In a worm gear arranged there are two components: the input worm, and the output worm gear. The worm is a screw-like equipment, that rotates perpendicular to its corresponding worm equipment (Figure 1). For instance, in a worm gearbox with a 5:1 ratio, the worm will full five revolutions while the output worm gear is only going to complete one. With a higher ratio, for instance 60:1, the worm will full 60 revolutions per one result revolution. It is this fundamental arrangement that causes the inefficiencies in worm reducers.
Worm Gear Set
To rotate the worm equipment, the worm only experiences sliding friction. There is absolutely no rolling element of the tooth contact (Physique 2).
Sliding Friction
In high reduction applications, such as for example 60:1, there will be a large amount of sliding friction due to the lot of input revolutions required to spin the output gear once. Low input velocity applications have problems with the same friction issue, but also for a different reason. Since there exists a large amount of tooth contact, the original energy to begin rotation is higher than that of a comparable hypoid reducer. When powered at low speeds, the worm needs more energy to keep its motion along the worm gear, and lots of that energy is dropped to friction.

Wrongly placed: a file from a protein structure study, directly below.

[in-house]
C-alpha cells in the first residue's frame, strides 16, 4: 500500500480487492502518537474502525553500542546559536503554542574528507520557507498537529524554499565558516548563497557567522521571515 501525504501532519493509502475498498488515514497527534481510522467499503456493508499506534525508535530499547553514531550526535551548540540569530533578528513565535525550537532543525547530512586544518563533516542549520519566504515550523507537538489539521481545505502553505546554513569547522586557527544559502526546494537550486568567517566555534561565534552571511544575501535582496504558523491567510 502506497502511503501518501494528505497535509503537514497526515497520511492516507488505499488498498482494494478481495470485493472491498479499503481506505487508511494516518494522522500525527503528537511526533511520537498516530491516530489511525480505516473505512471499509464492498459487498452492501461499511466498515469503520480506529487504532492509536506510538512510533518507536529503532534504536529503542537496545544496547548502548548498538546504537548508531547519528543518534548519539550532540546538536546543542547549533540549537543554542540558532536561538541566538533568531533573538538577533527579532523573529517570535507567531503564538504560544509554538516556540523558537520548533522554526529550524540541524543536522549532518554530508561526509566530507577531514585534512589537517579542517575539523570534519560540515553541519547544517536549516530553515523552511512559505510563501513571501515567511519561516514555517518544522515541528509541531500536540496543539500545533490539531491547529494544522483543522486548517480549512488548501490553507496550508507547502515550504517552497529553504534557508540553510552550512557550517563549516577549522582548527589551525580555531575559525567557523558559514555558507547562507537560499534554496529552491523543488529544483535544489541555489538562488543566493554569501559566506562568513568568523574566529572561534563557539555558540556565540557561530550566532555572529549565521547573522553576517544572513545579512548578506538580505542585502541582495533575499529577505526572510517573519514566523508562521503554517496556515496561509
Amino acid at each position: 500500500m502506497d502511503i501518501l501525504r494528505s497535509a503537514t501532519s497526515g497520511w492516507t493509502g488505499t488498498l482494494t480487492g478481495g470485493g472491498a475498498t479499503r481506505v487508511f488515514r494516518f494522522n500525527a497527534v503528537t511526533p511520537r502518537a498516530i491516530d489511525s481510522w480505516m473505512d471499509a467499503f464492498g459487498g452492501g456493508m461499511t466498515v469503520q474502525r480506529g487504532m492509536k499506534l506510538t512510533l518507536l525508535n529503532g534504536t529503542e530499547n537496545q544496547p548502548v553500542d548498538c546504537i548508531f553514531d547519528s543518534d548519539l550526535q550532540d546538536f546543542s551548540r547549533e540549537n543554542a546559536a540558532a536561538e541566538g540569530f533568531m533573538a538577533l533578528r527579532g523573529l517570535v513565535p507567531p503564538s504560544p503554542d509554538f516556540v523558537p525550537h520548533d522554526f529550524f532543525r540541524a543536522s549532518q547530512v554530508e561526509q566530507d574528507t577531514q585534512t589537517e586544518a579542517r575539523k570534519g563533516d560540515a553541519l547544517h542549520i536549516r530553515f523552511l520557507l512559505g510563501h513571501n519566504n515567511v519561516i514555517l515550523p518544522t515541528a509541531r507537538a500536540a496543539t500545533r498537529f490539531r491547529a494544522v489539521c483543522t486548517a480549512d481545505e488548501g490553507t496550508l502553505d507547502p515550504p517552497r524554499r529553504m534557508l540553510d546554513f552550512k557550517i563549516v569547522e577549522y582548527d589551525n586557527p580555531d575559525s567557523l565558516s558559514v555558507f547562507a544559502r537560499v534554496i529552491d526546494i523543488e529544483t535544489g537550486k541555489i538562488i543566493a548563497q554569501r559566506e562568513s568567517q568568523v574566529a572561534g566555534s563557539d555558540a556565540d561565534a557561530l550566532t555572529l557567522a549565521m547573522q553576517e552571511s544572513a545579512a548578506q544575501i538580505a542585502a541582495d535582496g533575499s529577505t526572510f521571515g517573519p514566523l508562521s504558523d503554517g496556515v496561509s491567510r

Hypoid vs. Worm Gears: A FAR MORE AFFORDABLE Right-Angle Reducer
On the other hand, hypoid gear sets contain the input hypoid gear, and the output hypoid bevel equipment (Figure 3).
Hypoid Gear Set
The hypoid gear arranged is a hybrid of bevel and worm equipment technologies. They encounter friction losses due to the meshing of the gear teeth, with minimal sliding involved. These losses are minimized using the hypoid tooth pattern which allows torque to become transferred efficiently and evenly over the interfacing areas. This is what provides hypoid reducer a mechanical advantage over worm reducers.
How Much Does Efficiency Actually Differ?
One of the primary problems posed by worm equipment sets is their insufficient efficiency, chiefly at high reductions and low speeds. Normal efficiencies may differ from 40% to 85% for ratios of 60:1 to 10:1 respectively. Conversely, hypoid equipment sets are typically 95% to 99% efficient (Figure 4).
Worm vs Hypoid Efficiency
“Break-In” Period